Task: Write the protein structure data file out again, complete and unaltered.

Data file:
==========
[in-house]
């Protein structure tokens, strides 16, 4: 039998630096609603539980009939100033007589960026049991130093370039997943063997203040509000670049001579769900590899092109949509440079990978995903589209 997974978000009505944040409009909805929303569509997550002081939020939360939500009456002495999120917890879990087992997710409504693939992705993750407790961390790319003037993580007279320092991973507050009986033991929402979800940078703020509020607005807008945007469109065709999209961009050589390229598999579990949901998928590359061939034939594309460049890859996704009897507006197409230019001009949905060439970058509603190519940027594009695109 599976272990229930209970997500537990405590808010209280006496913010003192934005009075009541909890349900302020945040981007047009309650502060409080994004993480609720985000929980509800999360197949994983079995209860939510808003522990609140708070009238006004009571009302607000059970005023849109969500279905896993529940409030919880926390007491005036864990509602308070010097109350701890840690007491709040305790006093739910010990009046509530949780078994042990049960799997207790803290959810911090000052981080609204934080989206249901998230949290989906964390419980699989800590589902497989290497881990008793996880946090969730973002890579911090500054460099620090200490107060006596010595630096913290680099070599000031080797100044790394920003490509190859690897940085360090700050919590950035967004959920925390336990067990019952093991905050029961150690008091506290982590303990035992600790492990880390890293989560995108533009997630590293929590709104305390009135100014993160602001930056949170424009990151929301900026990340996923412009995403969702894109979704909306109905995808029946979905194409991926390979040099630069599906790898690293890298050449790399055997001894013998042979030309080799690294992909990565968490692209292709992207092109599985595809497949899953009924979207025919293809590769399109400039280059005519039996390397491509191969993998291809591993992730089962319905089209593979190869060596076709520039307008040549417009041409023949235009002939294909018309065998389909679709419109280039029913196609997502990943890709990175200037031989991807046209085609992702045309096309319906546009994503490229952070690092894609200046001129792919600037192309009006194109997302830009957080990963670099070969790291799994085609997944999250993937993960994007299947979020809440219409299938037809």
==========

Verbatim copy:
[in-house]
């Protein structure tokens, strides 16, 4: 039998630096609603539980009939100033007589960026049991130093370039997943063997203040509000670049001579769900590899092109949509440079990978995903589209 997974978000009505944040409009909805929303569509997550002081939020939360939500009456002495999120917890879990087992997710409504693939992705993750407790961390790319003037993580007279320092991973507050009986033991929402979800940078703020509020607005807008945007469109065709999209961009050589390229598999579990949901998928590359061939034939594309460049890859996704009897507006197409230019001009949905060439970058509603190519940027594009695109 599976272990229930209970997500537990405590808010209280006496913010003192934005009075009541909890349900302020945040981007047009309650502060409080994004993480609720985000929980509800999360197949994983079995209860939510808003522990609140708070009238006004009571009302607000059970005023849109969500279905896993529940409030919880926390007491005036864990509602308070010097109350701890840690007491709040305790006093739910010990009046509530949780078994042990049960799997207790803290959810911090000052981080609204934080989206249901998230949290989906964390419980699989800590589902497989290497881990008793996880946090969730973002890579911090500054460099620090200490107060006596010595630096913290680099070599000031080797100044790394920003490509190859690897940085360090700050919590950035967004959920925390336990067990019952093991905050029961150690008091506290982590303990035992600790492990880390890293989560995108533009997630590293929590709104305390009135100014993160602001930056949170424009990151929301900026990340996923412009995403969702894109979704909306109905995808029946979905194409991926390979040099630069599906790898690293890298050449790399055997001894013998042979030309080799690294992909990565968490692209292709992207092109599985595809497949899953009924979207025919293809590769399109400039280059005519039996390397491509191969993998291809591993992730089962319905089209593979190869060596076709520039307008040549417009041409023949235009002939294909018309065998389909679709419109280039029913196609997502990943890709990175200037031989991807046209085609992702045309096309319906546009994503490229952070690092894609200046001129792919600037192309009006194109997302830009957080990963670099070969790291799994085609997944999250993937993960994007299947979020809440219409299938037809």